What is an m.s. in community engaged medicine?
The health of a person is inextricably linked to the health of the community. Medical providers and leaders are growing increasingly aware that effective health care extends beyond the clinical setting and must engage the community as a whole. The Master of Science in community engaged medicine is a 12-month graduate program that puts students into the field to learn about health disparities firsthand, leading to an advanced understanding of science and population health and all of the social and biological factors that can affect it.
Why pursue a master’s in community engaged medicine at Furman?
Furman’s M.S. in community engaged medicine is unique in its ability to combine public health science with biomedical sciences. With a sophisticated understanding of the growing imbalance between community health needs and resources, students will be better prepared to be health care professionals. As a private liberal arts and sciences university, Furman provides an exceptional environment for a multidisciplinary approach to health care studies. Small class sizes of 15 to 20 students provide one-to-one access to faculty who are among the best in their fields. Students have access to state-of-the-art resources and facilities. Get in touch with our Education Coordinator to learn more or start your application today.
How will you learn?
In addition to coursework and seminars on topics such as anatomy, physiology, epidemiology and health policy, students will pursue a nine-month clinical experience with partner organizations in the community that are working to address the needs of under-resourced populations. Students will also participate in implicit bias and community engagement training and will receive career counseling and test preparation for professional examinations such as the MCAT, DAT or GRE.
Careers for M.S. – community engaged medicine graduates
The degree can significantly enhance the academic records of students pursuing medical school, dental school or other health-related professional programs and careers.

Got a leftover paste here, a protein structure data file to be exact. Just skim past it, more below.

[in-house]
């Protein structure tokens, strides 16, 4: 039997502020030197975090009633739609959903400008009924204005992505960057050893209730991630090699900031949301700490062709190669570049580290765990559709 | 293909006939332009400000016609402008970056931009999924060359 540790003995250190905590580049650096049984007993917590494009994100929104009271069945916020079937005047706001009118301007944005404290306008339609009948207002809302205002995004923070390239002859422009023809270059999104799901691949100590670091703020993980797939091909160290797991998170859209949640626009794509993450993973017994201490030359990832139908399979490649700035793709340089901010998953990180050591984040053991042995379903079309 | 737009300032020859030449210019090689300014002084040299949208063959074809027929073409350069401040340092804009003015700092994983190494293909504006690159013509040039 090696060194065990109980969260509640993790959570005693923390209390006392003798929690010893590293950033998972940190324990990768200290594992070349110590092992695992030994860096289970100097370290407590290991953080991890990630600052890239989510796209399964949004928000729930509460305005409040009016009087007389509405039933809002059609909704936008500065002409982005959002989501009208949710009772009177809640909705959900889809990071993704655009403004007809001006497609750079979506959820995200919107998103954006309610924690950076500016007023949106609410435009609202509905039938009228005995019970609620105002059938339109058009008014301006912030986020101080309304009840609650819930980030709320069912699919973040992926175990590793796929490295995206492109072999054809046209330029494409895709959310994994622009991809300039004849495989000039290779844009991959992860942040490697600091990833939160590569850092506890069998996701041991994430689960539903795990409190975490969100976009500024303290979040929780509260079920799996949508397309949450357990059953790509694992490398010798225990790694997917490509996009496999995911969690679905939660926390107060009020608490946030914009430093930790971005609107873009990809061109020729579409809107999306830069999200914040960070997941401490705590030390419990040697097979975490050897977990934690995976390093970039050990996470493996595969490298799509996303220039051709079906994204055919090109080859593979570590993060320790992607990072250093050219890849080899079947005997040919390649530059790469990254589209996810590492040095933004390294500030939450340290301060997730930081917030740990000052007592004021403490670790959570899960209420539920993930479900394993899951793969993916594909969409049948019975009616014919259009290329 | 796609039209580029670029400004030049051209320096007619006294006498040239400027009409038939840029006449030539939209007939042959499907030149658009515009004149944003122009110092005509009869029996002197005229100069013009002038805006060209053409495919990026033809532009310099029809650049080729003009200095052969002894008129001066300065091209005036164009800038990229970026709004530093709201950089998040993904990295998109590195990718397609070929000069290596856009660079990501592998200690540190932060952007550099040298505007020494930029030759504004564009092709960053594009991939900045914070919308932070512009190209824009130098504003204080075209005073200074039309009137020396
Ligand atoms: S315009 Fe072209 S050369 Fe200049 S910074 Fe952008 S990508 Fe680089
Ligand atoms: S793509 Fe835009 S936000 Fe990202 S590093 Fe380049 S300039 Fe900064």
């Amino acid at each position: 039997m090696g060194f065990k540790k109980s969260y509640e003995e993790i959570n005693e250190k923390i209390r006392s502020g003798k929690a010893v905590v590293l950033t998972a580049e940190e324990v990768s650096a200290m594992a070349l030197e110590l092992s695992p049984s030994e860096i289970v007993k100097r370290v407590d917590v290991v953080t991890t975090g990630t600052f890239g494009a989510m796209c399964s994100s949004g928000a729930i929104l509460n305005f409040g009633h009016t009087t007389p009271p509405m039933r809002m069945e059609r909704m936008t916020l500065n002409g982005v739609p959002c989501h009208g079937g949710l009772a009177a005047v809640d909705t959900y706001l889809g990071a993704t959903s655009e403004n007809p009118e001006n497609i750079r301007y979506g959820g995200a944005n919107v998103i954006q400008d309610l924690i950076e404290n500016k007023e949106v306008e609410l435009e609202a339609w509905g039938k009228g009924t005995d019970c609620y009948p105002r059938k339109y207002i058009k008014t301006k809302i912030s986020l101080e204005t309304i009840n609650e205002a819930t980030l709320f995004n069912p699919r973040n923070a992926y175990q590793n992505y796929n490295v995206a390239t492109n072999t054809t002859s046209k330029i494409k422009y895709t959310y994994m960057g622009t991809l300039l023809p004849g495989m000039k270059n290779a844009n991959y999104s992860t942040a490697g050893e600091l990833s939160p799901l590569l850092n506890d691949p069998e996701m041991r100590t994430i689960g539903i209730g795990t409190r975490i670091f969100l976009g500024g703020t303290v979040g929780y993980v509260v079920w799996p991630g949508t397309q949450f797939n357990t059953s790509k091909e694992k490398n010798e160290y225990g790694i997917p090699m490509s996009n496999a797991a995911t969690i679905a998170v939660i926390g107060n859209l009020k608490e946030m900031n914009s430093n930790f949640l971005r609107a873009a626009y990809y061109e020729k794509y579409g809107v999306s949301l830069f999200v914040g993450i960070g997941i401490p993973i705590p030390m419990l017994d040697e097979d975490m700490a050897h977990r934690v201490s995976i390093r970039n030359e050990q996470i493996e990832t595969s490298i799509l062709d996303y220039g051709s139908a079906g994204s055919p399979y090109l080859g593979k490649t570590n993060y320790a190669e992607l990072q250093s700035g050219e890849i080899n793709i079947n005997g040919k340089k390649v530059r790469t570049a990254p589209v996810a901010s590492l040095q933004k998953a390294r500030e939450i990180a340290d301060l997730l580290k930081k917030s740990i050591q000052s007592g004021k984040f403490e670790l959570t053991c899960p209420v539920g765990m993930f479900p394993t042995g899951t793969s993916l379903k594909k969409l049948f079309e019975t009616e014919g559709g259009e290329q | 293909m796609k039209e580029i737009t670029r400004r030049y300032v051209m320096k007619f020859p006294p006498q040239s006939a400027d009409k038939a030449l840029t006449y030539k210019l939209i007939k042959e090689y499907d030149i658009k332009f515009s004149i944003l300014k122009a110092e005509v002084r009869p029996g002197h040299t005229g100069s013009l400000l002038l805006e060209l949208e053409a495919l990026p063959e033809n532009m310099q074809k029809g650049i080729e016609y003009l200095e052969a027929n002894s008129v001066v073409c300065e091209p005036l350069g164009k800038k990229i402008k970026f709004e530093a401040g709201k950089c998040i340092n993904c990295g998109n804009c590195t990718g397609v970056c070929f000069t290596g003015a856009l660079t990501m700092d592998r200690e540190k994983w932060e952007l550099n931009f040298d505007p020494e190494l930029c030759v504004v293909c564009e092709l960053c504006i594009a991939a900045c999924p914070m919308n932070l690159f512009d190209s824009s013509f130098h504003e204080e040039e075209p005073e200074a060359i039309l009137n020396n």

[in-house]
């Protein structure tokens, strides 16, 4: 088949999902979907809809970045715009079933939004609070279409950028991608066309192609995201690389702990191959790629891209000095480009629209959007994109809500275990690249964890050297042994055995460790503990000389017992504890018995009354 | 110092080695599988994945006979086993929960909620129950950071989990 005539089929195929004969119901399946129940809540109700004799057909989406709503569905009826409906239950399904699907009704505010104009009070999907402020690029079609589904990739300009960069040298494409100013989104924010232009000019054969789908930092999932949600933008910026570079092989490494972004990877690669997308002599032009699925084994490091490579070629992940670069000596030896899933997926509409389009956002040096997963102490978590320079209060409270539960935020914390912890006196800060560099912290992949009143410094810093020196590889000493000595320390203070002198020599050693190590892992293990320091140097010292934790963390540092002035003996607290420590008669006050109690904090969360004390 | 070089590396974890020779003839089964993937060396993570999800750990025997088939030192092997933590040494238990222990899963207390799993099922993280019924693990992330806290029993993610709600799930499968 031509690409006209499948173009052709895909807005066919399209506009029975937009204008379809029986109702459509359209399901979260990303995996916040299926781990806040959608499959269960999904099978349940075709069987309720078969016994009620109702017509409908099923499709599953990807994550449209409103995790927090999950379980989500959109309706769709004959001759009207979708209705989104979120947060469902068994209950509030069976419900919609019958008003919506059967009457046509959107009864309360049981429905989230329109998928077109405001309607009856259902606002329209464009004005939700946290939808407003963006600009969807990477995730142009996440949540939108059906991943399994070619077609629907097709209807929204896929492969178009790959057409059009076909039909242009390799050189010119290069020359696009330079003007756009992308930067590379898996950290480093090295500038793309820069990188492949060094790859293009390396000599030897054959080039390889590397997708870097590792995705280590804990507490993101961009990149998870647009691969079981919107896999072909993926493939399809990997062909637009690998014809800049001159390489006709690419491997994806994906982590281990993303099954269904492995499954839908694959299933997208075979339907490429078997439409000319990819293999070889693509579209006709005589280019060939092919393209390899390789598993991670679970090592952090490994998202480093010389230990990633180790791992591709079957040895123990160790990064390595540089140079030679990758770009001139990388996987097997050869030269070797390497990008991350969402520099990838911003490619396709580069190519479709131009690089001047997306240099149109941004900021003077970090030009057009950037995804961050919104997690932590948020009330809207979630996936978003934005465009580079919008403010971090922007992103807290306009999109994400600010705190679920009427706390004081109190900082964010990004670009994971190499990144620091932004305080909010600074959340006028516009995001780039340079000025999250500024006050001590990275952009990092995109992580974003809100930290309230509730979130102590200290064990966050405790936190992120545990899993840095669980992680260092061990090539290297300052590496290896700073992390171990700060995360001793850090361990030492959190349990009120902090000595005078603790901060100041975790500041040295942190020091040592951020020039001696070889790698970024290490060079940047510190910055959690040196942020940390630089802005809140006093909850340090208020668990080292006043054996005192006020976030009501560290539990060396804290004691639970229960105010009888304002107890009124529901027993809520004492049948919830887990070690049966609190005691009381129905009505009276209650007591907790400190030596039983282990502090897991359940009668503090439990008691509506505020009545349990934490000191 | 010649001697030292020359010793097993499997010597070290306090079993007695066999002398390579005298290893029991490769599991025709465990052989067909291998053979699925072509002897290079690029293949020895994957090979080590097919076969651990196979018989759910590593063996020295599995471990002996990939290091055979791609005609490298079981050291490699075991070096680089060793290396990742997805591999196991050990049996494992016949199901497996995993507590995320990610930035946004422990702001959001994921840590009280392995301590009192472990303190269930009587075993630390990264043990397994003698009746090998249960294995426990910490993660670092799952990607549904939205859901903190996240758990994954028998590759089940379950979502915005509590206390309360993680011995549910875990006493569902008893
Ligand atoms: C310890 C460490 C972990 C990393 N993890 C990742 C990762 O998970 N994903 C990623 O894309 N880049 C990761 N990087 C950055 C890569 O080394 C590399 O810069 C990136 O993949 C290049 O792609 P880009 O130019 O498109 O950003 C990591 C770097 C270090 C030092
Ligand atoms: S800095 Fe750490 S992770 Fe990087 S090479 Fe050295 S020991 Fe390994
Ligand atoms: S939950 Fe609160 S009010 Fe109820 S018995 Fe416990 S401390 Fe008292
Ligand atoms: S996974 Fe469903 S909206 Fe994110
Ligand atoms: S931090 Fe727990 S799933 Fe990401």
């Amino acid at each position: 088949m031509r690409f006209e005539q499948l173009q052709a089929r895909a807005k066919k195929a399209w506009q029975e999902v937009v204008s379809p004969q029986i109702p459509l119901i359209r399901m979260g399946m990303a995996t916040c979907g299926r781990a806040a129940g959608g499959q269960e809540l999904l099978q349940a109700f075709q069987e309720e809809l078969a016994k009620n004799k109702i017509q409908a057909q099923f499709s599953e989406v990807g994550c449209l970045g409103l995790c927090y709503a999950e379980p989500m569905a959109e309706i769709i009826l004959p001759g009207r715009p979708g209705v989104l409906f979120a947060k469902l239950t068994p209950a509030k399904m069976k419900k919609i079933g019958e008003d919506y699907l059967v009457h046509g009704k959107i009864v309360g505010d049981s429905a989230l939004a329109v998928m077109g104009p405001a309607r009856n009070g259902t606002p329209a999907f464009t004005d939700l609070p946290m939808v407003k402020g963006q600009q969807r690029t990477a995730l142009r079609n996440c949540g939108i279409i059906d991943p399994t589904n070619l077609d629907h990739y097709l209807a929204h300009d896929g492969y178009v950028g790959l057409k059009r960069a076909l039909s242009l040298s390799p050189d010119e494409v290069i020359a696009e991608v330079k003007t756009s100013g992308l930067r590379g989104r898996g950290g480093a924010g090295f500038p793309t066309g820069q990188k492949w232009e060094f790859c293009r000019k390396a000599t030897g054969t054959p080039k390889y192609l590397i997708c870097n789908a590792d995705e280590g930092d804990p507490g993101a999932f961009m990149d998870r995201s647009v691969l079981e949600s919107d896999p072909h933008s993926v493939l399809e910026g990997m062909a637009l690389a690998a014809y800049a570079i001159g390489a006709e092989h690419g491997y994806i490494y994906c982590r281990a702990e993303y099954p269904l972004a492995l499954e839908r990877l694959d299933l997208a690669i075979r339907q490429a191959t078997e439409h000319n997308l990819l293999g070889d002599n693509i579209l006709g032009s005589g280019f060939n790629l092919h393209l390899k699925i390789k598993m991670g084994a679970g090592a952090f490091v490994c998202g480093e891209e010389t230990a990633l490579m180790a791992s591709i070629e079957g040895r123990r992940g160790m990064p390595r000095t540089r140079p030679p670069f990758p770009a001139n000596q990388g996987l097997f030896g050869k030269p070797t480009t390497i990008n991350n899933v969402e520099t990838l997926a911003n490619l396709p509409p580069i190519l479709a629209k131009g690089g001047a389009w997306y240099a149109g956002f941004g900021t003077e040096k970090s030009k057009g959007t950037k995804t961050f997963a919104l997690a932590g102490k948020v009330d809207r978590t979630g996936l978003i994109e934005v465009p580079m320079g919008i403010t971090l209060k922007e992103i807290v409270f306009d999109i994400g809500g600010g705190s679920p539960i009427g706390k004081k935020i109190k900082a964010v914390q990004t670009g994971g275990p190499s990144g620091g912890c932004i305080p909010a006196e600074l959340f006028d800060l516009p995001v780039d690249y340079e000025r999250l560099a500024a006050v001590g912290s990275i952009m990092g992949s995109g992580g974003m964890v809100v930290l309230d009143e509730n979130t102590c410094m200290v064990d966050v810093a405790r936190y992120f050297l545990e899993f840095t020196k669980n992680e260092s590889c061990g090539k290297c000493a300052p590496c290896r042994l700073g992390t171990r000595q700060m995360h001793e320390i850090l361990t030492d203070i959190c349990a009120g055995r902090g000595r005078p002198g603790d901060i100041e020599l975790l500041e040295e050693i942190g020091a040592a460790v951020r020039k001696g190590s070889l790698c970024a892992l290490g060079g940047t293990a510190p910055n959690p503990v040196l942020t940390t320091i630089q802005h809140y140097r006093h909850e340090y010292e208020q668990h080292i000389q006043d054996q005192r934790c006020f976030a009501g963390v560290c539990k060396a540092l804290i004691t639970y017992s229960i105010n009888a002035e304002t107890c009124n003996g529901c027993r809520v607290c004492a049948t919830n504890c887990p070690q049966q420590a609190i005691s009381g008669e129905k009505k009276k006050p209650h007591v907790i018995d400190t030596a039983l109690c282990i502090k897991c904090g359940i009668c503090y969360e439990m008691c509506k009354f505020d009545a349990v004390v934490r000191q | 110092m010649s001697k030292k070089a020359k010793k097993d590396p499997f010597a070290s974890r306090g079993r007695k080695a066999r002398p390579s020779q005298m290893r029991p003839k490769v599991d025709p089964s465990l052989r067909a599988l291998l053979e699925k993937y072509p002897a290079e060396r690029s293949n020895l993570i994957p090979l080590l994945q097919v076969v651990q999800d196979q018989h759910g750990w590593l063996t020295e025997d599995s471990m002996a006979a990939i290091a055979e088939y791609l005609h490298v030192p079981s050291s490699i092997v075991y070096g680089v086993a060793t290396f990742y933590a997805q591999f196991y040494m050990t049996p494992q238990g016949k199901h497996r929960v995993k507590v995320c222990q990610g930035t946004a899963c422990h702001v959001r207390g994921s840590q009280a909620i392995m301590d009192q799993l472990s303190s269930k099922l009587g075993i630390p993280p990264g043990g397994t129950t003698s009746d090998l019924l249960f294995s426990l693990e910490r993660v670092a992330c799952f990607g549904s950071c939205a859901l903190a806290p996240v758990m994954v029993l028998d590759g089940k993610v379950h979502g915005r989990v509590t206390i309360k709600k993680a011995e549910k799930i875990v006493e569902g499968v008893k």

A background in community engaged medicine can be a step toward a career as a:
- General or family practitioner
- Medical specialist
- Physician assistant
- Health law professional
- Health researcher
- Health care administrator
- Community organizer
- Nonprofit executive
No. 6rank of Furman among National Liberal Arts Colleges in the Southeast, according to U.S. News and World Report
94.6%full-time faculty at Furman with the highest degrees in their fields
9:1student to faculty ratio
Your professors will help you explore your passions, define your interests and achieve your goals. You’ll tap into a widespread network of community and alumni mentors to help you on your individual educational path – and to the opportunities at the end of it. Furman’s faculty represents decades of study and practical expertise. Take your first steps by contacting admissions or reading more about how to apply.
Community health is a multisector and multidisciplinary collaborative enterprise that uses public health science, evidence-based strategies and other approaches to engage and work with communities, in a culturally appropriate manner, to optimize the health and quality of life of all persons who live, work or are otherwise active in a defined community or communities.
The U.S. Office of Disease Prevention and Health Promotion defines a health disparity as “a particular type of health difference that is closely linked with social, economic and/or environmental disadvantage.” Race, ethnicity, sexual identity, age, disability, socioeconomic status and geographic location can all affect an individual’s ability to achieve good health. The concept of community engaged medicine works to overcome these disparities and to improve the health of all groups.
Some recent studies have shown that racial and ethnic minorities and women receive less accurate diagnoses, less extensive treatment options and less pain management, and suffer worse clinical outcomes. Implicit bias training in a community setting can help practitioners become aware of and work against these unconscious biases, thereby providing better care for their future patients.